Predictive Analytics And Machine Learning For Developers And Data Scientists

Mary Carol Madigan

Part 3 in the 4-part Predictive Analytics and Machine Learning series

In Part 2 of this series, my colleague John Schitka discussed the need to bring data science and predictive analytics and machine learning (PAML) technologies to the business user. This is one of the central points Forrester made in a new report: “Powering The Intelligent Enterprise With AI, Machine Learning, And Predictive Analytics.”

The current problem, as the report says, is that data science teams cannot keep pace with the business’ demand for PAML-based solutions. John talked about attacking this problem at its source. The idea is to alleviate demand by empowering business analysts to build and use PAML solutions themselves, without expert assistance. Let’s call this self-service PAML for everyday businesspeople.

Tools for developers and data scientists

Self-service features for businesspeople are important for meeting increased PAML demand – but it’s only part of the overall solution. What about developers and data scientists? These roles are key for creating and implementing PAML solutions with the deepest insights or most potential for real business impact. They have more technical expertise than the average line-of-business person, and typically they’re pursuing more ambitious PAML projects, ones that would not be possible with self-service tools alone.

This means that in addition to self-service options, your PAML platform should also include a set of machine learning tools focused on the needs of developers and data scientists.


According to the Forrester paper: “Companies flail when it comes to infusing machine learning models in production applications. Roughly half of companies struggle with the complexity of deploying and managing models used in production applications.”

A robust set of application programming interfaces (APIs) can help address this challenge by allowing developers to embed machine learning algorithms in the applications they develop. APIs mean that you don’t have to build the technology you’re trying connect to. Instead, the API gives you protocols and data standards to access preexisting technology.

The idea is that the data science team can develop algorithms and publish them along with the APIs needed for developers to make use of them. As the Forrester paper points out: “Data-science professionals more commonly felt like their company had a broad application of PAML across various use cases compared to business end users who indicated the number of PAML use cases was still relatively small.” Data scientists, in other words, often pump out the algorithms – but then these algorithms sit on the shelf unused. APIs are a way to encourage wider machine learning adoption.

Ready-to-use machine learning models

A good PAML platform should also provide preconfigured and ready-to-use models that act as foundational components for larger and more complex business scenarios. Re-trainable versions of these components would also lend themselves well to more specific needs across a variety of business functions.

But it’s important that these models focus on the high-level scenarios that machine learning can address. Three important areas are:

  • Images: What objects or text are shown? Are any identical?
  • Speech: How can you convert speech to text or the other way around?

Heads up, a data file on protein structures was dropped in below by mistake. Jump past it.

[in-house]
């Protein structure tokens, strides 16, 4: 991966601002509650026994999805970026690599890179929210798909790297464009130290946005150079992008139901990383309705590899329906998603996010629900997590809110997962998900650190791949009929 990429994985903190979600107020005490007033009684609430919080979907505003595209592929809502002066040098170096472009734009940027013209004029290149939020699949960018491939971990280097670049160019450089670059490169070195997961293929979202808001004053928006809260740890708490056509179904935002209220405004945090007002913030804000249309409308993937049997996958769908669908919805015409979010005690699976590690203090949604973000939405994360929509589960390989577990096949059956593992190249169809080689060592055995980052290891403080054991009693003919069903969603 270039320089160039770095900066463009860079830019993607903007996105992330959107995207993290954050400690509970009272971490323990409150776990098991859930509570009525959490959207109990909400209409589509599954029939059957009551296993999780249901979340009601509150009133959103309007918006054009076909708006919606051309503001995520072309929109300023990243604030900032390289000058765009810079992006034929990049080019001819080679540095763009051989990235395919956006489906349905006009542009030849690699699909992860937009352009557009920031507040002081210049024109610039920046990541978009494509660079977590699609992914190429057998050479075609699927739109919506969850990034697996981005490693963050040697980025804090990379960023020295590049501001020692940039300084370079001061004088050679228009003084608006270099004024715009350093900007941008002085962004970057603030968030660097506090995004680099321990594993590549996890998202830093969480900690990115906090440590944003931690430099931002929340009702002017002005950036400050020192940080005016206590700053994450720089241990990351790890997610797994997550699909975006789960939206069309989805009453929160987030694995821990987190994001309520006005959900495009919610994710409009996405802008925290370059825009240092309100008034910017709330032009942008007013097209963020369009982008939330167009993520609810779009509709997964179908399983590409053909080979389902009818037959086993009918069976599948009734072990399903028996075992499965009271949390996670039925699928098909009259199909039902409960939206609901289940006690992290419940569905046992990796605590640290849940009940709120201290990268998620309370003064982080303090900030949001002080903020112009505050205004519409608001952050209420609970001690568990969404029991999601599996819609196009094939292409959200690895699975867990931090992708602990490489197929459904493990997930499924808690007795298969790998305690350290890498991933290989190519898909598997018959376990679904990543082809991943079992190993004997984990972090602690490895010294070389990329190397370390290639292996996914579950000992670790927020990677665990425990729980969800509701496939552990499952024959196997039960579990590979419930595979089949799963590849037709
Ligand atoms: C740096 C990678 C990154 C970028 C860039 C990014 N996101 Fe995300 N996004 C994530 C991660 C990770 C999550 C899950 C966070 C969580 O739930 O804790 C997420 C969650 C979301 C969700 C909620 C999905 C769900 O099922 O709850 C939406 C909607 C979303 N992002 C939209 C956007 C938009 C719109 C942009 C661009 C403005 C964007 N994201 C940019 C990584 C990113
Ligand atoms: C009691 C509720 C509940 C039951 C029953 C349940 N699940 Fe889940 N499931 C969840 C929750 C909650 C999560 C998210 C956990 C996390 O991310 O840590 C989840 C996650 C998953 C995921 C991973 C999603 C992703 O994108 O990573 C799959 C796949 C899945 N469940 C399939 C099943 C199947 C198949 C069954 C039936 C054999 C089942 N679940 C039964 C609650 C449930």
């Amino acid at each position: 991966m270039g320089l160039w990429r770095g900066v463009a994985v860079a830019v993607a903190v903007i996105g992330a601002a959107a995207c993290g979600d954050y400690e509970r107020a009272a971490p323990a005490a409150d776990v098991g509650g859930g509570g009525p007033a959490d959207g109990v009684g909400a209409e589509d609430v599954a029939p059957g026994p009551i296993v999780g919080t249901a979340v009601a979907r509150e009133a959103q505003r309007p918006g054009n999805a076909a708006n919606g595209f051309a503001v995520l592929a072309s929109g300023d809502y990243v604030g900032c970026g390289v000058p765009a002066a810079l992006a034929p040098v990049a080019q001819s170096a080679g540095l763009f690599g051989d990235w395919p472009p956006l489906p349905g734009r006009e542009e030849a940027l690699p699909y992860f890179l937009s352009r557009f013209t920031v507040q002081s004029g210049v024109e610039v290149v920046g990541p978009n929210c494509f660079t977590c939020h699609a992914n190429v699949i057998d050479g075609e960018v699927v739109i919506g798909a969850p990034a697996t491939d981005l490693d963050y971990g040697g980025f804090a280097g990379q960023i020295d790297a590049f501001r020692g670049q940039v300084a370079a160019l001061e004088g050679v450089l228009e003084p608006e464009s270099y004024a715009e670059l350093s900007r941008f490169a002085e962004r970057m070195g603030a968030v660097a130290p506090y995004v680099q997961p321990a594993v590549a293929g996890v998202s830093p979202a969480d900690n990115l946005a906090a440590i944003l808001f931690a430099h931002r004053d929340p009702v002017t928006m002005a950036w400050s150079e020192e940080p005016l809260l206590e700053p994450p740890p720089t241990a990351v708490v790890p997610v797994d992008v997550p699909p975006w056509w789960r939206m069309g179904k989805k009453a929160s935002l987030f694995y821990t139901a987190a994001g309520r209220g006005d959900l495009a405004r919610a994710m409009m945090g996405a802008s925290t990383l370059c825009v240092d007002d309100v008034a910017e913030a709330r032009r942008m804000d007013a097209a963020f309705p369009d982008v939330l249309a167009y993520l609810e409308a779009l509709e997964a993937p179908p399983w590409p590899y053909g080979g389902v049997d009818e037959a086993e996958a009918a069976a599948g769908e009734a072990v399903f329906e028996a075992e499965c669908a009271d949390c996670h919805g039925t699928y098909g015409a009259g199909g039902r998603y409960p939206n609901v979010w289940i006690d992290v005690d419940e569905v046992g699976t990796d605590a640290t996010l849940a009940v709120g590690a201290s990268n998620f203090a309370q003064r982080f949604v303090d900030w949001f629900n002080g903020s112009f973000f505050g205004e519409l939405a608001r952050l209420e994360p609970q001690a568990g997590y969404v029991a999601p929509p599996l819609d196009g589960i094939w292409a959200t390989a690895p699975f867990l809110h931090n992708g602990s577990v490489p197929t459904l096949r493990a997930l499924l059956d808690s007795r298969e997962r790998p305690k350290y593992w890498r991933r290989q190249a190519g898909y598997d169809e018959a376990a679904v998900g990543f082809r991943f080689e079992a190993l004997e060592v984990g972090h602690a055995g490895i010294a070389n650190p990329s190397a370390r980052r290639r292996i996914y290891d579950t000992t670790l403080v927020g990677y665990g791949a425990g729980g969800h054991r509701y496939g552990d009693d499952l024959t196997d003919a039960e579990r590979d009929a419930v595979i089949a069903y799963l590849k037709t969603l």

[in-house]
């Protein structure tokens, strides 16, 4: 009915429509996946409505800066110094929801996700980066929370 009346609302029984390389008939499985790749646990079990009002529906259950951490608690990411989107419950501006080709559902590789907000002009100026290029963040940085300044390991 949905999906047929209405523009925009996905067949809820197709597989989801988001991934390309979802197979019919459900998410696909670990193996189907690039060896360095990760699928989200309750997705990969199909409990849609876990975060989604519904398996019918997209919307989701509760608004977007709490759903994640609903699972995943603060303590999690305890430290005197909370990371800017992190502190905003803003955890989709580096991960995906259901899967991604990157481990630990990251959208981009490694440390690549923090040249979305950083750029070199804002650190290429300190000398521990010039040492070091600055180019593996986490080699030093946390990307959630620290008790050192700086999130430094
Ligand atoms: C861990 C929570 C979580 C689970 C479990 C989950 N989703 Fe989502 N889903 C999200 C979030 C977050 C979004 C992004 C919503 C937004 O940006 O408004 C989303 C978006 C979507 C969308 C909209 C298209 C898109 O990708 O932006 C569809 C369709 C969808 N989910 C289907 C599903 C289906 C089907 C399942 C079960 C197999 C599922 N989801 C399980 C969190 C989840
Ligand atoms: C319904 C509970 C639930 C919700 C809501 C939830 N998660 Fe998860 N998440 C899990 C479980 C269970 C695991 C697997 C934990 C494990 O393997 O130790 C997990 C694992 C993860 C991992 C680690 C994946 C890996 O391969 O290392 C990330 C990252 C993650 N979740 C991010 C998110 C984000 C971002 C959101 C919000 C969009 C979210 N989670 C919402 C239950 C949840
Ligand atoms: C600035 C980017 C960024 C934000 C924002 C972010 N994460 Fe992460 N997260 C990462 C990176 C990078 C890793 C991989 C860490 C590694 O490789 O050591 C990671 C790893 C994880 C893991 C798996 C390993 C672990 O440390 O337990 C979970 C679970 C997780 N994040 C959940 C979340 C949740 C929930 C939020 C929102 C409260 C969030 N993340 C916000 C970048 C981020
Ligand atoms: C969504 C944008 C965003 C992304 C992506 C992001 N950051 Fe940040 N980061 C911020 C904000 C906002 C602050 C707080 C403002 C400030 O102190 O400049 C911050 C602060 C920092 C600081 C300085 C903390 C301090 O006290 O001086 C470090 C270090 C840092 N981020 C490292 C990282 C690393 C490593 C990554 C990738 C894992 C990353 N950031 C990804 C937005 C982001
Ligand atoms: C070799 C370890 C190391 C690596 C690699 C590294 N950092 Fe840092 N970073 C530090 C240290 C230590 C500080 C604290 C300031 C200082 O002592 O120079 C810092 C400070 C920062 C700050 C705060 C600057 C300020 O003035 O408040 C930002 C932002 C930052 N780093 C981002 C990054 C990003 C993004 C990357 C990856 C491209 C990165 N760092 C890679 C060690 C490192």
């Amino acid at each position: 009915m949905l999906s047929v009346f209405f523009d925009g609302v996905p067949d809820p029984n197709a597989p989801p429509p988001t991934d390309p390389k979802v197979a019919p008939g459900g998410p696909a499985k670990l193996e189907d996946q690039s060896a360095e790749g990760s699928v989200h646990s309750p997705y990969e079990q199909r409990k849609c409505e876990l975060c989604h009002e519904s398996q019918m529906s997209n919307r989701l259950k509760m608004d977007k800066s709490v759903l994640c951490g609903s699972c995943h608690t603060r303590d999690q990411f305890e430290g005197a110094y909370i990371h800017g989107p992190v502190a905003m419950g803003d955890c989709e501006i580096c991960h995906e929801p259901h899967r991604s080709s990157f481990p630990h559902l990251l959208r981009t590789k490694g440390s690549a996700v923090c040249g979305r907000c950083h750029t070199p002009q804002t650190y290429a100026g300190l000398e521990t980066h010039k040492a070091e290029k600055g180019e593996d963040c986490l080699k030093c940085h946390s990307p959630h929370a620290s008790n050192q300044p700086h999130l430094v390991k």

• Text: How can you classify text content and identify keywords?

From starting points like these, developers and data scientists can move forward faster on a number of fronts. Need item recognition for a set of images? Start with an image-based machine learning model and train it for your specific purposes. Want to do invoice matching? Move forward with a text-based model that uses optical character recognition to read through volumes of invoices and identify patterns. The possibilities are intriguing.

Productivity tools for data scientists

It’s also important that your PAML platform addresses the often-tedious tasks that data scientists encounter when developing their models. Data scientists want tools that support experimentation and collaboration – tools like Jupyter notebooks. They also want to use the tools they’re most comfortable with, which requires flexible support for TensorFlow and other technologies.

Critically, data scientists need an underlying data platform that is up to the PAML task. This means readily available data pipelines to orchestrate machine learning services – with all the pre- and post-processing required. And because PAML solutions exist in live corporate landscapes, data scientists (and all technical people) need robust lifecycle management tools that support solutions from across all phases – from design and deployment to operations and retirement.

Moving forward

As a technology and solution space, PAML is increasingly moving out of the laboratory and into live, productive use. The platform choices your organization makes can mean the difference between persistent obstacles that impede success and rationalized approaches to PAML development and deployment that allow you to deploy and run PAML solutions quickly and at scale.

For an in-depth look into the intelligent possibilities for your business, review the August 2018 Forrester Consulting study, “Powering The Intelligent Enterprise With AI, Machine Learning, And Predictive Analytics,” commissioned by SAP.

Mary Carol Madigan

About Mary Carol Madigan

Mary Carol Madigan leads strategy for machine learning at SAP, where she is in charge of defining how SAP leverages artificial intelligence to build the intelligent enterprise. Mary Carol also focuses on implementing AI ethics at SAP, as well as other strategic topics key to the success of innovation at SAP.